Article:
Life in the Wake of Nuclear Disaster

Photo by Zoriah, used under Creative Commons Licencing

(Cross posted from Island Press Field Notes.)

Chernobyl’s explosion in 1986 was the largest nuclear accident ever. In terms of radiation release, it exceeded Hiroshima by a long shot. And although the hulking ruin continues to threaten today, still hot under its cement and lead cap, nature is reclaiming what was once hers—before humans stripped her forests; before they hunted, plowed, and planted; and before they built four nuclear reactors.

In the days following the disaster at Chernobyl, radioactive elements rained down upon towns, forests, and distant landscapes, settling on rooftops, leaves, soil, rivers, and lakes. These unstable elements spewed out high-energy atomic bits that rip apart the molecules of life—killing cells and busting apart strands of DNA. Some will continue discharging these lethal bits for decades; others for centuries.

Even in the days before Google, it wasn’t hard to imagine the utter destruction that enveloped the region as radioactive iodine, strontium, cesium, and plutonium settled into lakes and forests and the bones and bodies of those unlucky enough to live within the disaster’s influence. I was a young graduate student at that time, immersed in the world of cancer-causing chemicals that warped, twisted, and snipped apart bits of DNA. It wasn’t hard for me to imagine the inevitable menagerie of mutant fish, fowl, and furred creatures that would surely haunt the land for decades to come. Within days of the accident, tens of thousands of acres of pine forest—subsequently known as the red forest—died.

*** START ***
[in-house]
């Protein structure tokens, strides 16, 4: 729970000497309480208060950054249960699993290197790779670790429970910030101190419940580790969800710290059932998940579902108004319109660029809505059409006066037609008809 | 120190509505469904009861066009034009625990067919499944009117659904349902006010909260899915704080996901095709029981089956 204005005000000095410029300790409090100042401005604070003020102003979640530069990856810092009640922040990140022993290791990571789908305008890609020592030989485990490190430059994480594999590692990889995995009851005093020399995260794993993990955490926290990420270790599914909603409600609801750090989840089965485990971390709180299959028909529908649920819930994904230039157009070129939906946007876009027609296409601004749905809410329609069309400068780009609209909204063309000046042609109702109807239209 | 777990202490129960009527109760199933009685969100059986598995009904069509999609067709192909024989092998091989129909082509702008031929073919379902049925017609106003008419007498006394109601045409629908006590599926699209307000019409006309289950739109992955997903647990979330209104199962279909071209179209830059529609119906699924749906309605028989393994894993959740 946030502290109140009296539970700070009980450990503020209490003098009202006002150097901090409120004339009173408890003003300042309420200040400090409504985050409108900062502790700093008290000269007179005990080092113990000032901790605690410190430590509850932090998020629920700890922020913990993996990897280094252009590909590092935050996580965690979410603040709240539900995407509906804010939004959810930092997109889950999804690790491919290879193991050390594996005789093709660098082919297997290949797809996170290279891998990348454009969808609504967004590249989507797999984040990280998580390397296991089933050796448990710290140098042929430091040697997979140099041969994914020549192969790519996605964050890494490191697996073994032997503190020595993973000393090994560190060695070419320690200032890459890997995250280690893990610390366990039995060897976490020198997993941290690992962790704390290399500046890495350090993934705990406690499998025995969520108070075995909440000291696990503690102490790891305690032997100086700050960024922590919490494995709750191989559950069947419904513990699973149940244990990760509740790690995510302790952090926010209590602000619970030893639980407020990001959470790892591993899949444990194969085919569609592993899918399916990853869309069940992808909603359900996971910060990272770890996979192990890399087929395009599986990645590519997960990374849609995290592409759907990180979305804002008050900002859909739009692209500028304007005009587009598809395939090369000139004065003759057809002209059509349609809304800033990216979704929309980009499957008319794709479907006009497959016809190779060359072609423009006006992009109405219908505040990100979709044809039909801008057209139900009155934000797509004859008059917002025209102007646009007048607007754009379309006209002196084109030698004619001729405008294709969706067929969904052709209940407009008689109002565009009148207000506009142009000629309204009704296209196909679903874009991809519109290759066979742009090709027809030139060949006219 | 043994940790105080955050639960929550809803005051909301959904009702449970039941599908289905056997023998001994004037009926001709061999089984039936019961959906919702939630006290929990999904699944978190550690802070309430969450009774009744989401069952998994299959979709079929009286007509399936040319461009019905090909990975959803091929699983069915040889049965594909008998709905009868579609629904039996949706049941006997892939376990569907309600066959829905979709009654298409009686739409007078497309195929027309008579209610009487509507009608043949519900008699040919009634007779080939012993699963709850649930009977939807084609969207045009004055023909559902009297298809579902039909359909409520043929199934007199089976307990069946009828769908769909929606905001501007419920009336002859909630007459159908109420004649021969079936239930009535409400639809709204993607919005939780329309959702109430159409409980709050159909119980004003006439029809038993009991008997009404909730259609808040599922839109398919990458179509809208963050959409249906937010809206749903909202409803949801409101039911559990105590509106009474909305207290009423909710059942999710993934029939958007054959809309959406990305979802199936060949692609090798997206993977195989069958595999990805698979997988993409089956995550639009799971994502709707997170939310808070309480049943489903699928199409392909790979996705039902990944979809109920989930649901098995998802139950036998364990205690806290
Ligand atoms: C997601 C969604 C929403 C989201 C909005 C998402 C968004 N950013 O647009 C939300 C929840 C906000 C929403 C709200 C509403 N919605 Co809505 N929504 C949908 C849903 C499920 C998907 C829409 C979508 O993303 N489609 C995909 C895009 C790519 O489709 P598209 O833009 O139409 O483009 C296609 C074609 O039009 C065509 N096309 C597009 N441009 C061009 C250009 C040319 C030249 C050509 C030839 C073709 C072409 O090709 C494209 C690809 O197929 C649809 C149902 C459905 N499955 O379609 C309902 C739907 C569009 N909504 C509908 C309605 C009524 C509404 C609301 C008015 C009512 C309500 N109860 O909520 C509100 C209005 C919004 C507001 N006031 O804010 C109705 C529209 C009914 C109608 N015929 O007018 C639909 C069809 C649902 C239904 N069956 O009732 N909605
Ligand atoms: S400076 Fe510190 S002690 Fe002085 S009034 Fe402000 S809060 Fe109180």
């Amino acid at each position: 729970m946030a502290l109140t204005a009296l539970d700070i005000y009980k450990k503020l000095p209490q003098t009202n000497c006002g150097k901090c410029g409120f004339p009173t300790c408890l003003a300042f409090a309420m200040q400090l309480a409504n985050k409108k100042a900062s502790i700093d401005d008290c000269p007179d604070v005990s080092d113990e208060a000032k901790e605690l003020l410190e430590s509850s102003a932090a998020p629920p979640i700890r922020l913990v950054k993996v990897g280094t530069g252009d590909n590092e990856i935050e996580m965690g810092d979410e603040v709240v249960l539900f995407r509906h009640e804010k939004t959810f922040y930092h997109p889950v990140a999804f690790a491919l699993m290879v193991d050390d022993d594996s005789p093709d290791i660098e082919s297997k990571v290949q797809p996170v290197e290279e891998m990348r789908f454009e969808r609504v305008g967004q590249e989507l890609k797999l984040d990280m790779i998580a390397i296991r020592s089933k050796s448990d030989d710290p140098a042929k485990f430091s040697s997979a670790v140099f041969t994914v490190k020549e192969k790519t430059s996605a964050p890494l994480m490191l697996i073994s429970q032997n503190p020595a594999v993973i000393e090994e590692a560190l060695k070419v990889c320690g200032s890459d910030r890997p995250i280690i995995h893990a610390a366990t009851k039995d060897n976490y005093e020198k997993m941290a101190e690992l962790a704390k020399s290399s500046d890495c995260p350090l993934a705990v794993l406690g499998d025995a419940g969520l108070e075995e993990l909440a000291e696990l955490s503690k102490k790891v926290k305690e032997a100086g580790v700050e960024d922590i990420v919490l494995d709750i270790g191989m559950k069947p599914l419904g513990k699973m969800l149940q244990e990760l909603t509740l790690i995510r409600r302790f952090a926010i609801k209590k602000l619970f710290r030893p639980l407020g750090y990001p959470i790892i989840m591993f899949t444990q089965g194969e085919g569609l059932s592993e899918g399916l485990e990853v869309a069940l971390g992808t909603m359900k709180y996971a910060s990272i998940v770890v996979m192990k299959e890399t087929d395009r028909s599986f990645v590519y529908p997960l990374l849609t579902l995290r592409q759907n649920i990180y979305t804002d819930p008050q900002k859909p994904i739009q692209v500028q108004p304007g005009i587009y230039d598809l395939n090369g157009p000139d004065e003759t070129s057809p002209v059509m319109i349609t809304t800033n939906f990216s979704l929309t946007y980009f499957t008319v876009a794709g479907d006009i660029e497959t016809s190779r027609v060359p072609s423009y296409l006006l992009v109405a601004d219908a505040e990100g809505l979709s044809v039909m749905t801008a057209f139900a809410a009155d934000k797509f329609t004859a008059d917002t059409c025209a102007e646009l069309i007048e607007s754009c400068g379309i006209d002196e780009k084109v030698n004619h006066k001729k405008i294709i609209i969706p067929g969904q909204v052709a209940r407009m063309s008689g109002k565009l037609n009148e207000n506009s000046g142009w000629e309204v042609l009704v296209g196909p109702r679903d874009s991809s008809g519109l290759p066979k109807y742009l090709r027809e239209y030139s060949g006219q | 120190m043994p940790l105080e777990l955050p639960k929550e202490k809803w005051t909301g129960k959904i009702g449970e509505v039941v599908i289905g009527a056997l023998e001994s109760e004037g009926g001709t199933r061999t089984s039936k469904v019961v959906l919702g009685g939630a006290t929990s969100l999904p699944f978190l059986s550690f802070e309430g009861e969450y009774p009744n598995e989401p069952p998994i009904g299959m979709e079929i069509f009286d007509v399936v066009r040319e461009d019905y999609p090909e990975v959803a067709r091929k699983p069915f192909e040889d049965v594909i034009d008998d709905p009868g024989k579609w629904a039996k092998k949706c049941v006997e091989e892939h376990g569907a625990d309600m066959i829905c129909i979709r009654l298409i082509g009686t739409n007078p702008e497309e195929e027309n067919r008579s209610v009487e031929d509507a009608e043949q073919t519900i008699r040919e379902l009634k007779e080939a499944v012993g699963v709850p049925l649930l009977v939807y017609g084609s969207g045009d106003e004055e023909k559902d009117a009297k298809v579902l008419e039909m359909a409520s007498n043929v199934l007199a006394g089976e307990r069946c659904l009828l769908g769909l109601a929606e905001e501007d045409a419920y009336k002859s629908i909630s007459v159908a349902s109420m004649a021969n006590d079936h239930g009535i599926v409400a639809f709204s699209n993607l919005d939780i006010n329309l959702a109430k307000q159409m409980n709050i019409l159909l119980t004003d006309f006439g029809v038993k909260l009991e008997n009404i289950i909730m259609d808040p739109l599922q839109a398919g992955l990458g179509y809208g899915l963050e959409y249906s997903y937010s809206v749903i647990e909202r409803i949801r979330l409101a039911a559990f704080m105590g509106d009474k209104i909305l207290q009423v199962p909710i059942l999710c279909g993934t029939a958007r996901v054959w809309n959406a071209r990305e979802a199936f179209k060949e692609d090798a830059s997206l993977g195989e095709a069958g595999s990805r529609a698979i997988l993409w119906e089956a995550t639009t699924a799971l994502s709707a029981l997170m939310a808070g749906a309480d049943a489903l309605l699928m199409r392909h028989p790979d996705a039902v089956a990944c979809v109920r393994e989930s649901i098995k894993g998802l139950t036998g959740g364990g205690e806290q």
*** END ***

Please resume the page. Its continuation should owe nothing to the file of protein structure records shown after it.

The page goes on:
And yet, amidst the destruction and despite the radioactivity that lingers across the land today, the abandoned towns, fields, and forests are not inhabited by populations of twisted mutants. Instead, depending on whom you read, at least some of Nature’s children are thriving.